Women's Ski Jumpers vs. the Olympics, Round II - Ski Mag

Women's Ski Jumpers vs. the Olympics, Round II

Why aren't the female ski jumpers allowed to compete at the Olympics?
Author:
Publish date:
she jumpers

Women can marry women nationwide. Maternity leave is one-year long. And, unlike America, a woman has held the highest office in the country. But in Canada, God help you if you’re a woman who ski jumps.

That last one isn’t Canada’s fault. The long-running dispute between the jumpers and the upcoming winter Olympics is in court again today to try and make it Canada’s fault. But it ain’t going to happen.

The Clifs Notes are simple: the jumpers’ Olympic absence stems from the International Olympic Committee. The IOC canned women’s ski jumping because they didn’t think it was competitive enough—even though it’s much more so than the weak field of female bobsledders. The Vancouver group putting on the games, VANOC, has to do the IOC’s bidding. So VANOC slammed the door.

Now there are fourteen athletes trying to use the Canadian Charter of Rights and Freedoms—a bad-ass version of the Bill of Rights—to pin it all on VANOC. The only problem is that Canadian law, while applicable to VANOC, has as much a say on IOC policy as it does on Serbian war criminals.

To be fair, the IOC point of view isn’t without merit. At the 2009 ski jumping World Championships, roughly 20 points separated the women’s podium from the lower part of the field. But the men’s field of 50 competitors—14 more competitors than the women’s field—finished less than 20 points apart.

Whether the jumpers win or lose is irrelevant now. What we’ve all learned from this spectacular public relations failure is that it takes a human rights lawsuit to make the world give a rat’s ass about ski jumping. The second lesson we've learned is that the IOC has its head so far up its own colon that it can’t react to international outcry. Even if they do, the damage is done.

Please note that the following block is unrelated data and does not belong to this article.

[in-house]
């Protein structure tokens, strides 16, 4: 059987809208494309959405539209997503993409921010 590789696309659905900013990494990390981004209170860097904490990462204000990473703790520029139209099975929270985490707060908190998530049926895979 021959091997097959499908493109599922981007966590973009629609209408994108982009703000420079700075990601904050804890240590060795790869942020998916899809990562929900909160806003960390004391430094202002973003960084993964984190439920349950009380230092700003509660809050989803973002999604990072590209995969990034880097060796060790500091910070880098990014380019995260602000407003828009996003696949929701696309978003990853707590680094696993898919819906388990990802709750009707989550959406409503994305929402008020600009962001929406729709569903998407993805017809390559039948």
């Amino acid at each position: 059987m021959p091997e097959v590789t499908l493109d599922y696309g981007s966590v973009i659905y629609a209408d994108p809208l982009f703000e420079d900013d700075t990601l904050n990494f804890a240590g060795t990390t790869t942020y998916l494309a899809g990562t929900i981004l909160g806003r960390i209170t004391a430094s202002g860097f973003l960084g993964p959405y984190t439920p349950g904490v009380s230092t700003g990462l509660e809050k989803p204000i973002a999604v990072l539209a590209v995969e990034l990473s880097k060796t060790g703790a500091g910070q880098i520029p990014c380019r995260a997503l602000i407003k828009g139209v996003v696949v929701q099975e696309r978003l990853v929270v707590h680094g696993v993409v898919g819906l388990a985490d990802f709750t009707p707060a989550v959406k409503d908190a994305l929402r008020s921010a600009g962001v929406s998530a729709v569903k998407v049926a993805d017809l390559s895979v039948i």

Related

Ski Cross

Guide to the Olympics: Ski Cross

Welcome to the throwdown, year one, also known as ski cross. A Winter X Games event since 1998, ski cross premieres this year as an event in the Winter Olympics. If you are wondering about gold, make sure to watch the two former ski racers, Daron Rahlves and Casey Puckett, participating in the event.

Lindsey Vonn World Cup Crash

Making Olympic Ski Racing Safer

If charging down a super G course doesn't scare you, it should. After a rash of early season injuries, officials re-examined how race courses are designed, making the Olympic slopes safer—maybe.

JuliavLindsey

Lindsey vs. Julia: Catfight?

One girl's a media darling with a banged up shin and a medley of World Cup victories. The other is a Victoria's Secret-style vixen with a bad back and a gold medal. Ski racer Lindsey Vonn wants what Julia Mancuso's already got: an Olympic gold. You can watch them go head to head during Wednesday's Olympic downhill in Whistler.

Ski Cross

Dear Ski Cross. Welcome to the Olympics

The U.S. Ski Cross Team consists of two guys: Daron Rahlves and Casey Puckett, both retired ski racers. We caught up with them while they were training in Telluride in preparation for the Winter Olympics in Vancouver.

Julia Mancuso

Vonn Crashes; Julia Cries in Women's GS

It was an unlucky day for America's two top female ski racers: Lindsey Vonn crashed into the fence during the GS race and obstructed the run of her teammate Julia Mancuso, who was granted a rerun but finished a disappointing 1.30 seconds behind the current leader. The second run of the race takes place Thursday.

Emily Brydon, post-race.

For God and Country

Canadian skiers have blown it at these games. No matter the cause of this failure, no one is pointing fingers at the ladies’ coach. He’s all but failure-proof. Why?